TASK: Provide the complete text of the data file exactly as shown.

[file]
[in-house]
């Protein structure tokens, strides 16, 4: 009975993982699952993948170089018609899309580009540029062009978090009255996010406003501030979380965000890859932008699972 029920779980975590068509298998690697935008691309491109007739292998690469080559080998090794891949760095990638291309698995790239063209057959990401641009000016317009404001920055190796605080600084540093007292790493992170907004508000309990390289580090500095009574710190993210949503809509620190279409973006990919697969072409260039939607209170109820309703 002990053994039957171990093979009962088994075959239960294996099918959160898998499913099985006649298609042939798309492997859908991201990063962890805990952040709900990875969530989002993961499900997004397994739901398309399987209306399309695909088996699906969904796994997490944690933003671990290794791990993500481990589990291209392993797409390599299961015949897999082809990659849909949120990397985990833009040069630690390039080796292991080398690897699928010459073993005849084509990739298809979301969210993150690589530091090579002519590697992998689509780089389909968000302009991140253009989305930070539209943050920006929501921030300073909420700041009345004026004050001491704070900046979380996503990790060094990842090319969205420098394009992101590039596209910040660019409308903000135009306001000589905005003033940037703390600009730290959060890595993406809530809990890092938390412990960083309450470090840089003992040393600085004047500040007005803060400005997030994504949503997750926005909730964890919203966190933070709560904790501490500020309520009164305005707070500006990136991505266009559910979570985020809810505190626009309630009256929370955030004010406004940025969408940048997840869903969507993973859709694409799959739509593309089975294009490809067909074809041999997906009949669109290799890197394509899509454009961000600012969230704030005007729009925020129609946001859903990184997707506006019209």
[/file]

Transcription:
[in-house]
């Protein structure tokens, strides 16, 4: 009975993982699952993948170089018609899309580009540029062009978090009255996010406003501030979380965000890859932008699972 029920779980975590068509298998690697935008691309491109007739292998690469080559080998090794891949760095990638291309698995790239063209057959990401641009000016317009404001920055190796605080600084540093007292790493992170907004508000309990390289580090500095009574710190993210949503809509620190279409973006990919697969072409260039939607209170109820309703 002990053994039957171990093979009962088994075959239960294996099918959160898998499913099985006649298609042939798309492997859908991201990063962890805990952040709900990875969530989002993961499900997004397994739901398309399987209306399309695909088996699906969904796994997490944690933003671990290794791990993500481990589990291209392993797409390599299961015949897999082809990659849909949120990397985990833009040069630690390039080796292991080398690897699928010459073993005849084509990739298809979301969210993150690589530091090579002519590697992998689509780089389909968000302009991140253009989305930070539209943050920006929501921030300073909420700041009345004026004050001491704070900046979380996503990790060094990842090319969205420098394009992101590039596209910040660019409308903000135009306001000589905005003033940037703390600009730290959060890595993406809530809990890092938390412990960083309450470090840089003992040393600085004047500040007005803060400005997030994504949503997750926005909730964890919203966190933070709560904790501490500020309520009164305005707070500006990136991505266009559910979570985020809810505190626009309630009256929370955030004010406004940025969408940048997840869903969507993973859709694409799959739509593309089975294009490809067909074809041999997906009949669109290799890197394509899509454009961000600012969230704030005007729009925020129609946001859903990184997707506006019209």